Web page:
From: U.S. EPA [mailto:[log in to unmask]]
Sent: Monday, June 27, 2011 4:00 PM
Subject: Compliance and Enforcement News Release (HQ): EPA, Coast Guard
Announce Agreement to Enforce Air Pollution Requirements for Vessels
Operating in U.S. Waters
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FOR IMMEDIATE RELEASE
June 27, 2011
EPA, Coast Guard Announce Agreement to Enforce Air Pollution
Requirements for Vessels Operating in U.S. Waters
WASHINGTON - The U.S. Environmental Protection Agency (EPA) and the U.S.
Coast Guard (USCG) today announced an agreement to jointly enforce U.S.
and international air pollution requirements for vessels operating in
U.S. waters. The requirements establish limits on nitrogen oxides (NOx)
emissions and require the use of fuel with lower sulfur content,
protecting people's health and the environment by reducing
ozone-producing pollution, which can cause smog and aggravate asthma.
The most stringent requirements apply to ships operating within 200
nautical miles of the coast of North America.
"Today's agreement forges a strong partnership between EPA and the U.S.
Coast Guard, advancing our shared commitment to enforce air emissions
standards for ships operating in U.S. waters," said Cynthia Giles,
assistant administrator for EPA's Office of Enforcement and Compliance
Assurance. "Reducing harmful air pollution is a priority for EPA and by
working with the Coast Guard we will ensure that the ships moving
through our waters meet their environmental obligations, protecting our
nation's air quality and the health of our coastal communities."
"This agreement demonstrates the Coast Guard's long-standing commitment
to protecting our nation's marine environment," said Rear Adm. Kevin
Cook, director of Prevention Policy for the U.S. Coast Guard. "Aligning
our capabilities with EPA enhances our commitment to the marine
environment while minimizing the impact on shipping."
The large marine diesel engines that provide propulsion and auxiliary
power on many ocean-going vessels emit significant amounts of pollution.
Without further action, EPA estimates that by 2030, NOx emissions from
ships will more than double, growing to 2.1 million tons per year. The
memorandum of understanding (MOU) signed by EPA and the USCG outlines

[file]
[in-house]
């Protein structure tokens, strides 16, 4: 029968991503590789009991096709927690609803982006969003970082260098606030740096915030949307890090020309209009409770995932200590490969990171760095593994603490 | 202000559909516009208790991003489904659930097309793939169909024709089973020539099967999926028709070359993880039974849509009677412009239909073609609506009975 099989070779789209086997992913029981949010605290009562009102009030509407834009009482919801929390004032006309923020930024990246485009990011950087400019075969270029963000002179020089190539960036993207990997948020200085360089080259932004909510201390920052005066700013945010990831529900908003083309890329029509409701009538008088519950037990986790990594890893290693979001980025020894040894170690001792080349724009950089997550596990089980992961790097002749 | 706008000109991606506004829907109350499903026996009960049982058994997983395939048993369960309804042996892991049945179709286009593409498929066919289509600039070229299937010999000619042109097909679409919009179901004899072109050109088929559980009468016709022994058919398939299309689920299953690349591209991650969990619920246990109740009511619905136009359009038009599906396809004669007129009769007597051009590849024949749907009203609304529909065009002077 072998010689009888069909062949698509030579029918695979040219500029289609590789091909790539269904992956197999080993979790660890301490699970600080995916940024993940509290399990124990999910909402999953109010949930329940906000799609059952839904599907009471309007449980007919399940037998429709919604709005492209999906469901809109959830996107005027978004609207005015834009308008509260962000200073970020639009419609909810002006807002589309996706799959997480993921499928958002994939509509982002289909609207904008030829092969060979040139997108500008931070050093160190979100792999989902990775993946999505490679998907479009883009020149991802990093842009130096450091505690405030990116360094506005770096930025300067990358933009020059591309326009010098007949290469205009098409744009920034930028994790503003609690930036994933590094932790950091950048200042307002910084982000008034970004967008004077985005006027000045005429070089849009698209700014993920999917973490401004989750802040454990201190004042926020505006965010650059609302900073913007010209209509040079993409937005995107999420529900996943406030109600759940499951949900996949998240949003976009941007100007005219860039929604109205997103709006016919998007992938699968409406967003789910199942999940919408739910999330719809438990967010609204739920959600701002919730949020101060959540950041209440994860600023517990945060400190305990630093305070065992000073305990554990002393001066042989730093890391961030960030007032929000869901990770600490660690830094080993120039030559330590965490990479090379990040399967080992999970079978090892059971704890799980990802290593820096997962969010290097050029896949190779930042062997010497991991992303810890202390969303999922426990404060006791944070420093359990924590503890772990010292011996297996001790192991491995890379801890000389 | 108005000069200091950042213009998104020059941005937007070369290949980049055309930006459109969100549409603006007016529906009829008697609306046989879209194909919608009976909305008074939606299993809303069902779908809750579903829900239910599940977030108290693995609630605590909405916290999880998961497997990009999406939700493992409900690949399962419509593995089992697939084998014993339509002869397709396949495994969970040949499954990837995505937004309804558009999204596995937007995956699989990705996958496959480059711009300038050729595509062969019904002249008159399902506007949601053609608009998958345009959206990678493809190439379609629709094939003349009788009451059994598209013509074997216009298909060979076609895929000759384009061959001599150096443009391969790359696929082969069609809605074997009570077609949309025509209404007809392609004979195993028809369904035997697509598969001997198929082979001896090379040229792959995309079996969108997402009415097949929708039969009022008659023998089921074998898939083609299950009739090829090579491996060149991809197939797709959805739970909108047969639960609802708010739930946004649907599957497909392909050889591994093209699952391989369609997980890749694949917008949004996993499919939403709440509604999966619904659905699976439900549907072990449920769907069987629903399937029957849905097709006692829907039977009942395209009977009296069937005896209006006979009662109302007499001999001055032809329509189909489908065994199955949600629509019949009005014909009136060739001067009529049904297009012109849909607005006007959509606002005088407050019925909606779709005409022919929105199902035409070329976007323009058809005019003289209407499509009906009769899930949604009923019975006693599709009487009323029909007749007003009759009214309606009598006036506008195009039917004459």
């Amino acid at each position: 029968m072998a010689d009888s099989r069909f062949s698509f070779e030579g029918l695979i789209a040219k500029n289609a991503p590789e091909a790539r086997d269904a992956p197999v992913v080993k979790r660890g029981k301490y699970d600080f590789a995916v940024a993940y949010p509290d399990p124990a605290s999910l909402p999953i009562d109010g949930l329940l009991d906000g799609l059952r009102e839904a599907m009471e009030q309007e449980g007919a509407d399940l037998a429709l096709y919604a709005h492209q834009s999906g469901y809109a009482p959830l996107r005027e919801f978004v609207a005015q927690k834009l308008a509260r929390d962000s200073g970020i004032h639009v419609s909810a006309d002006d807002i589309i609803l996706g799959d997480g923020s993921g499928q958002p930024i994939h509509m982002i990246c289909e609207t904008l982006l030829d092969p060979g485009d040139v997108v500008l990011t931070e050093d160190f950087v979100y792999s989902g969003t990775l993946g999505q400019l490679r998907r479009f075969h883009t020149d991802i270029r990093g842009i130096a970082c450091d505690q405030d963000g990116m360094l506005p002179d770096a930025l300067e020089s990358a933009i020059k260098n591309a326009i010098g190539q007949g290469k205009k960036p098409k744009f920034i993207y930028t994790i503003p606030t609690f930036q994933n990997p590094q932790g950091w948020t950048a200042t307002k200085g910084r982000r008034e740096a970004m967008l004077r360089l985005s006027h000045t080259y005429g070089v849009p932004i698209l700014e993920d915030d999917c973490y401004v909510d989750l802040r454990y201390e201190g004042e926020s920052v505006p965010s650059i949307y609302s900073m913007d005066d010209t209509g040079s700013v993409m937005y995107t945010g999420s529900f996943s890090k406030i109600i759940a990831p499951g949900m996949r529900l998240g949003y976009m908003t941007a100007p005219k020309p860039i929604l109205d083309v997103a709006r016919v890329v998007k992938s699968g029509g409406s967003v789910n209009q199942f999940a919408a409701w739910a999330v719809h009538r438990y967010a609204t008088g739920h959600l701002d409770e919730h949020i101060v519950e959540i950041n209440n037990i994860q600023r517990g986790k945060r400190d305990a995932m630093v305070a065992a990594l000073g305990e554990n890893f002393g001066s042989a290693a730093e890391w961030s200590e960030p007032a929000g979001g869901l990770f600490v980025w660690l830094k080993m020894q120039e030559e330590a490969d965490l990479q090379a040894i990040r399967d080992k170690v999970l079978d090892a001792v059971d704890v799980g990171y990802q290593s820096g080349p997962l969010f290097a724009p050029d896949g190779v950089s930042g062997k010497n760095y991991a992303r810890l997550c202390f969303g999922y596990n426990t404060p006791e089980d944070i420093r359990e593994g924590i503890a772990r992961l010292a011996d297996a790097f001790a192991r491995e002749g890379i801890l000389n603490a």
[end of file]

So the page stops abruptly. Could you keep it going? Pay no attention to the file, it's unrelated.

the agencies' commitment to jointly enforce federal and international
laws that EPA projects could prevent 12,000-31,000 premature deaths
annually by 2030. Under the MOU, both the USCG and EPA will perform
inspections and investigations, and will take appropriate enforcement
actions if a violation is detected.
A letter to industry was also signed today by USCG and EPA to provide
the regulated community with notice that USCG and EPA will be taking
measures to promote compliance with federal and international air
pollution requirements and will be actively pursuing violations.
The International Maritime Organization (IMO) is a United Nations agency
which deals with maritime safety, security and the prevention of marine
pollution from ships across the globe. The International Convention for
the Prevention of Pollution from Ships (MARPOL), developed through the
IMO, is the main international convention covering prevention of
pollution of the marine environment by ships. MARPOL Annex VI addresses
air pollution from ships through the use of both engine-based and
fuel-based standards. Additionally, MARPOL Annex VI requires ships
operated in designated geographical areas, known as emission control
areas or ECAs, to meet the most advanced standards for NOx emissions and
fuel sulfur limits. The United States became a party to MARPOL Annex VI
in 2008 and the treaty is implemented in the United States through the
Act to Prevent Pollution from Ships (APPS).
Read the MOU:
Learn about EPA's Ocean Vessels and Large Ships program:
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